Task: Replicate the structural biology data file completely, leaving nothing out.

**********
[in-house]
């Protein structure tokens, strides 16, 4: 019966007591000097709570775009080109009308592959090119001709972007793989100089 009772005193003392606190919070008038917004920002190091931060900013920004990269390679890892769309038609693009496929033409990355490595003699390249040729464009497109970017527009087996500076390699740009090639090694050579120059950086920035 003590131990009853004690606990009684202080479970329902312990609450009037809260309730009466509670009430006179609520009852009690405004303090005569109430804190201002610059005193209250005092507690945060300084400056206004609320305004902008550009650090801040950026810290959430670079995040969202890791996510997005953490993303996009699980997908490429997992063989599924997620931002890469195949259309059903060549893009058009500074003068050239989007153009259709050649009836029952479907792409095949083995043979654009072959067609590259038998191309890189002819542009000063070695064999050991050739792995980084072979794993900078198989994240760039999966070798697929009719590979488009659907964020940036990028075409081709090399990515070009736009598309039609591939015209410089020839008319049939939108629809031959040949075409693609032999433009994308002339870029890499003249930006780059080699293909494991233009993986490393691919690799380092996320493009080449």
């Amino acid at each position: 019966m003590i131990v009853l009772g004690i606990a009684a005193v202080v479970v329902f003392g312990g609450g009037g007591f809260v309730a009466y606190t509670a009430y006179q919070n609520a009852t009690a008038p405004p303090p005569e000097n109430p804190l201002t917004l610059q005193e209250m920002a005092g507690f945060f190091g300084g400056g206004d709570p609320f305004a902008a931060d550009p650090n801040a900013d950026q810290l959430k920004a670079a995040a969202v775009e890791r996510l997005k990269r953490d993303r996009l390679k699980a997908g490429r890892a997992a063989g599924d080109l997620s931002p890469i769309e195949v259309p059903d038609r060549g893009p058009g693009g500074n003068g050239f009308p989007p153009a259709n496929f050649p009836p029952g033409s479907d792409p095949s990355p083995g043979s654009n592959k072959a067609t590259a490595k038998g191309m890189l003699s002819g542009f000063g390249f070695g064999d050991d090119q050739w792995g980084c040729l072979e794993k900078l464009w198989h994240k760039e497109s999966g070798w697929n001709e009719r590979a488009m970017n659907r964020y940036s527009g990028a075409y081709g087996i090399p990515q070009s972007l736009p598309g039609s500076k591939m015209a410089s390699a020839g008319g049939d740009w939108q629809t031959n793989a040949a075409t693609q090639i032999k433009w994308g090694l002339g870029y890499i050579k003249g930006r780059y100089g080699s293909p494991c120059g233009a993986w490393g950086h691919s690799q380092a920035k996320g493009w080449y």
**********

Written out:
[in-house]
């Protein structure tokens, strides 16, 4: 019966007591000097709570775009080109009308592959090119001709972007793989100089 009772005193003392606190919070008038917004920002190091931060900013920004990269390679890892769309038609693009496929033409990355490595003699390249040729464009497109970017527009087996500076390699740009090639090694050579120059950086920035 003590131990009853004690606990009684202080479970329902312990609450009037809260309730009466509670009430006179609520009852009690405004303090005569109430804190201002610059005193209250005092507690945060300084400056206004609320305004902008550009650090801040950026810290959430670079995040969202890791996510997005953490993303996009699980997908490429997992063989599924997620931002890469195949259309059903060549893009058009500074003068050239989007153009259709050649009836029952479907792409095949083995043979654009072959067609590259038998191309890189002819542009000063070695064999050991050739792995980084072979794993900078198989994240760039999966070798697929009719590979488009659907964020940036990028075409081709090399990515070009736009598309039609591939015209410089020839008319049939939108629809031959040949075409693609032999433009994308002339870029890499003249930006780059080699293909494991233009993986490393691919690799380092996320493009080449």
């Amino acid at each position: 019966m003590i131990v009853l009772g004690i606990a009684a005193v202080v479970v329902f003392g312990g609450g009037g007591f809260v309730a009466y606190t509670a009430y006179q919070n609520a009852t009690a008038p405004p303090p005569e000097n109430p804190l201002t917004l610059q005193e209250m920002a005092g507690f945060f190091g300084g400056g206004d709570p609320f305004a902008a931060d550009p650090n801040a900013d950026q810290l959430k920004a670079a995040a969202v775009e890791r996510l997005k990269r953490d993303r996009l390679k699980a997908g490429r890892a997992a063989g599924d080109l997620s931002p890469i769309e195949v259309p059903d038609r060549g893009p058009g693009g500074n003068g050239f009308p989007p153009a259709n496929f050649p009836p029952g033409s479907d792409p095949s990355p083995g043979s654009n592959k072959a067609t590259a490595k038998g191309m890189l003699s002819g542009f000063g390249f070695g064999d050991d090119q050739w792995g980084c040729l072979e794993k900078l464009w198989h994240k760039e497109s999966g070798w697929n001709e009719r590979a488009m970017n659907r964020y940036s527009g990028a075409y081709g087996i090399p990515q070009s972007l736009p598309g039609s500076k591939m015209a410089s390699a020839g008319g049939d740009w939108q629809t031959n793989a040949a075409t693609q090639i032999k433009w994308g090694l002339g870029y890499i050579k003249g930006r780059y100089g080699s293909p494991c120059g233009a993986w490393g950086h691919s690799q380092a920035k996320g493009w080449y």